Flipping through today’s Metro I came across an article about Iron Man’s Tony Stark (a/k/a Robert Downey Jr.).
With my tickets to Iron Man 3 already secured, I paused to see what insight I could get before the movie tonight.
Former bad boy…
Blah, blah, blah…
Wait, what’s this?
“If you want to try on the Iron Man suit, Blipp the photo below..”
Blipp the photo?
WTF is a Blipp?
Curious, I download the Blippar app and point it at the page.
Blippar – who comes up with this shit?
Anyway, I launch the app and a zillion little red dots scan the page until they lock onto something, and then this..
Not novel, but cool.
Clicking on the tabs, I was able to put my face inside the Iron Man suit (snore), and read (another) review (snore).
The exclusive interview with Don Cheadle was a pure tease, because the link didn’t work.
It was so exclusive no one could read it? watch it?
Who the fuck knows.
Nice try though.
Blippar is one of the latest entrants into the augmented reality space, giving traditional two-dimensional ads a three dimensional makeover.
And providing brands and advertisers, with the ability to create interactive, feature-rich opportunities to enhance audience engagement.
While still in it’s infancy, there is a lot of promise in augmented reality.
Metro touted today’s issue as it’s first “interactive edition” which means that there are more to come.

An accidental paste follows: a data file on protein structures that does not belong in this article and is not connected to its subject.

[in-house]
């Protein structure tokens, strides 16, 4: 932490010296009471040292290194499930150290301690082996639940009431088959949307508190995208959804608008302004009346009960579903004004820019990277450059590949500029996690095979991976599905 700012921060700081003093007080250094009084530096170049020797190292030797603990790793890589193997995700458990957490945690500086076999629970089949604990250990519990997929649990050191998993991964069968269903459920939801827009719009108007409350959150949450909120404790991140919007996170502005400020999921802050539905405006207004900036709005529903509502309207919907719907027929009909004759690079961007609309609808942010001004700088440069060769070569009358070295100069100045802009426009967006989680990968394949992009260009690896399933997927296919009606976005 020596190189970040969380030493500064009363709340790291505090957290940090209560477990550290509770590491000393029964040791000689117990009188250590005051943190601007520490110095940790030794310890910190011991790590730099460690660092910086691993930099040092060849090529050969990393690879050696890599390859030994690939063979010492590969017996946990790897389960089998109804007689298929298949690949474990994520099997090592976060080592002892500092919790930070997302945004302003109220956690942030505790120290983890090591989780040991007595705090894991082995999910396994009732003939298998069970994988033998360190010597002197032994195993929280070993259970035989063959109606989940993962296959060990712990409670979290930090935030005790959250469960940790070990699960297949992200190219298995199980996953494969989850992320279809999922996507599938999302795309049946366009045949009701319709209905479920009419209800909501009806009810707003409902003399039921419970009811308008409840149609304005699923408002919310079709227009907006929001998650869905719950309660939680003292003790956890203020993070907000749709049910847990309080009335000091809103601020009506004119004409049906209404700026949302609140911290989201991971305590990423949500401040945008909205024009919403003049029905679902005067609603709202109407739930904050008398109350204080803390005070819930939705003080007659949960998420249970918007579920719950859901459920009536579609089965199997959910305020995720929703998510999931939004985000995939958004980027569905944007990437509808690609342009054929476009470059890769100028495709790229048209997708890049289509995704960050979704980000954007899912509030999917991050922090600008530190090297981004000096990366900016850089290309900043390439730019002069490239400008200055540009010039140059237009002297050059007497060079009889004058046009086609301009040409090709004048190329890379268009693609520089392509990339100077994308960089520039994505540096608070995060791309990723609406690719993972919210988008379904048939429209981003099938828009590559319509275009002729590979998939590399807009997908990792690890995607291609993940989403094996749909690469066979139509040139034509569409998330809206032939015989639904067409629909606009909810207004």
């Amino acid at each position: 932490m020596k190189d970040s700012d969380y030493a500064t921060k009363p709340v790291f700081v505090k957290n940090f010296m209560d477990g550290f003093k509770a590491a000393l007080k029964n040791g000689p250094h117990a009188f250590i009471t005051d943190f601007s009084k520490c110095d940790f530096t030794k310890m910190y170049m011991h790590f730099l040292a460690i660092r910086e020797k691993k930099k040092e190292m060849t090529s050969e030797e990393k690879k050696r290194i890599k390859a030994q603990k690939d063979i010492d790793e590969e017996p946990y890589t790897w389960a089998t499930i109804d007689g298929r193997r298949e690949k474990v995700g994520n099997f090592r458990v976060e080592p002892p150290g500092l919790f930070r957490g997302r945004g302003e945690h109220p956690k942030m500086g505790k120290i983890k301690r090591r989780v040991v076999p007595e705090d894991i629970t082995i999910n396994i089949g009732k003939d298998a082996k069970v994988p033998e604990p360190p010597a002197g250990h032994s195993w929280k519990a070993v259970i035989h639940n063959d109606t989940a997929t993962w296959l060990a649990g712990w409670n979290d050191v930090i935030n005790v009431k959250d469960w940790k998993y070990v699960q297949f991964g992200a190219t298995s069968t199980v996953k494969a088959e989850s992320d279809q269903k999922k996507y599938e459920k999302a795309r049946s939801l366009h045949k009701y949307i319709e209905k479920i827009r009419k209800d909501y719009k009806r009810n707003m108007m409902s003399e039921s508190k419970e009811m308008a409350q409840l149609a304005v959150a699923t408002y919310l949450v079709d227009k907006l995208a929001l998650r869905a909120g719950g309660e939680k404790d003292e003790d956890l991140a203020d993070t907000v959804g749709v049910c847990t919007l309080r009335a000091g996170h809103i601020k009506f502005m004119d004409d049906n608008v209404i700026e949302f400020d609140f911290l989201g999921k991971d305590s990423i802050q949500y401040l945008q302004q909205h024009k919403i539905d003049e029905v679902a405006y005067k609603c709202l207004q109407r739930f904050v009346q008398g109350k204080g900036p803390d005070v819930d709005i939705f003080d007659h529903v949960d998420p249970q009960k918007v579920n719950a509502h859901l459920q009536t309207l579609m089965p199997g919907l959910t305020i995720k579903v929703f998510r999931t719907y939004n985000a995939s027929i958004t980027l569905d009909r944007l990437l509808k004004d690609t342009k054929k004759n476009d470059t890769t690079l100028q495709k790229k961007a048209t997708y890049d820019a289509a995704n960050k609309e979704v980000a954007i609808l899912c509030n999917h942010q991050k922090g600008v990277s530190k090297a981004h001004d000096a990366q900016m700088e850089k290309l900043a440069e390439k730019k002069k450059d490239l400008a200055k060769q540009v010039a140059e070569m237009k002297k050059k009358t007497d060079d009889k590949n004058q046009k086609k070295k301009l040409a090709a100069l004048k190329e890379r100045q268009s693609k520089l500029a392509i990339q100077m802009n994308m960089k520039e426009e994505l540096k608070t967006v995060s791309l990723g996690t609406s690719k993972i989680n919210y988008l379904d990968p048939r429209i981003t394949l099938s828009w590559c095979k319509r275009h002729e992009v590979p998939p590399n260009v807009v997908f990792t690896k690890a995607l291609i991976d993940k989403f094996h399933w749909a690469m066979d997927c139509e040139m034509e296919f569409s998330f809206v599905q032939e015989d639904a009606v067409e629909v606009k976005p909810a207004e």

I previously wrote about my experience with Spiderman and an augmented cereal box.
Back then, I was talking about Aurasma, one of the early entrants into the space.
Since that time, many more players have joined the race.
Did you notice the rhyme in those last two sentences? Space, race. I’m a poet and don’t even know it!
Blippar has been doing some really cool things with a number of brands, including Bud Light, Justin Bieber, Wrigley’s gum and Dominos.
You can check out their Blipps page to see some of them.
One of the limitations to widepread AR adoption, though, is the fact that you’ve got to download an app to take advantage of it.
Most people aren’t going to do that, especially if there are competing systems.
Think QR codes and Microsoft Tags.
It’s not like anyone who already had a QR code reader installed on their device saw a Microsoft Tag and was like, “Oooo! I really want to see where that takes me, let me go to the app store and cop that app.”
And it’s highly unlikely that once someone selects an AR app, they’re going to get a second (or third) one to view a different promo.
Hopefully one day, this functionality will be built directly into your device, with handset manufacturers utilizing a uniform AR platform.
With the AR space still so fragmented it will probably be a while before any app achieves a significant foothold and/or becomes the standard.
But seeing another use of augmented reality in the wild tells me that an AR future is not far off.